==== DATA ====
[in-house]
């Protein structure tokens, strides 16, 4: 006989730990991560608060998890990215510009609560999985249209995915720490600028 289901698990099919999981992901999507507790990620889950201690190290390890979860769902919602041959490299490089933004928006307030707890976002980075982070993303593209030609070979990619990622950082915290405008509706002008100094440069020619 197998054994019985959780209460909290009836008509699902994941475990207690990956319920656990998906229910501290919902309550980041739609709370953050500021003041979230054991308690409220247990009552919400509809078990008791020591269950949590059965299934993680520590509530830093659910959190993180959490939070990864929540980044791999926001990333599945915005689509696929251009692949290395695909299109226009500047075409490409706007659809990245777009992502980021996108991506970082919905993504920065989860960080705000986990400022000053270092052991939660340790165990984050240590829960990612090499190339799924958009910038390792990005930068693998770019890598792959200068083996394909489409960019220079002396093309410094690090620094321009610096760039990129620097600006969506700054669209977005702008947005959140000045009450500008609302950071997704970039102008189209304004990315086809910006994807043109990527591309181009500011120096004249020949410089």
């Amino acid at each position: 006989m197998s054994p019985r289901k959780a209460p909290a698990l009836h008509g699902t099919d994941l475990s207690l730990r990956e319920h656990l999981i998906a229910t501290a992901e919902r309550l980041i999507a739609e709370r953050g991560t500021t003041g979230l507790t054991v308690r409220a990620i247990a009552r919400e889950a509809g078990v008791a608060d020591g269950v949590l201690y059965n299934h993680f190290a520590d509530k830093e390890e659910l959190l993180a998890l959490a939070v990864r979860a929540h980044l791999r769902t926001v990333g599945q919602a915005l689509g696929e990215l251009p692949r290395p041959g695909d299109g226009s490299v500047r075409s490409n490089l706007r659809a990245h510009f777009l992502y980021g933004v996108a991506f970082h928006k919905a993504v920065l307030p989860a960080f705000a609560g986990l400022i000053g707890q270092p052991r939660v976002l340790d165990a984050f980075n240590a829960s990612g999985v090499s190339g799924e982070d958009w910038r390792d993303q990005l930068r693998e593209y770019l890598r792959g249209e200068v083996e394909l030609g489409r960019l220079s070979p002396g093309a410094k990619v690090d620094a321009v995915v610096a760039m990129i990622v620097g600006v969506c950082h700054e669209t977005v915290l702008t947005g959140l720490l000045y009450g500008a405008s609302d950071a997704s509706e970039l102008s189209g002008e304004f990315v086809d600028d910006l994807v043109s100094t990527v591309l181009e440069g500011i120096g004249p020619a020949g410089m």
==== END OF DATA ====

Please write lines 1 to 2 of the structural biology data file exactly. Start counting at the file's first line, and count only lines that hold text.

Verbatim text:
[in-house]
């Protein structure tokens, strides 16, 4: 006989730990991560608060998890990215510009609560999985249209995915720490600028 289901698990099919999981992901999507507790990620889950201690190290390890979860769902919602041959490299490089933004928006307030707890976002980075982070993303593209030609070979990619990622950082915290405008509706002008100094440069020619 197998054994019985959780209460909290009836008509699902994941475990207690990956319920656990998906229910501290919902309550980041739609709370953050500021003041979230054991308690409220247990009552919400509809078990008791020591269950949590059965299934993680520590509530830093659910959190993180959490939070990864929540980044791999926001990333599945915005689509696929251009692949290395695909299109226009500047075409490409706007659809990245777009992502980021996108991506970082919905993504920065989860960080705000986990400022000053270092052991939660340790165990984050240590829960990612090499190339799924958009910038390792990005930068693998770019890598792959200068083996394909489409960019220079002396093309410094690090620094321009610096760039990129620097600006969506700054669209977005702008947005959140000045009450500008609302950071997704970039102008189209304004990315086809910006994807043109990527591309181009500011120096004249020949410089």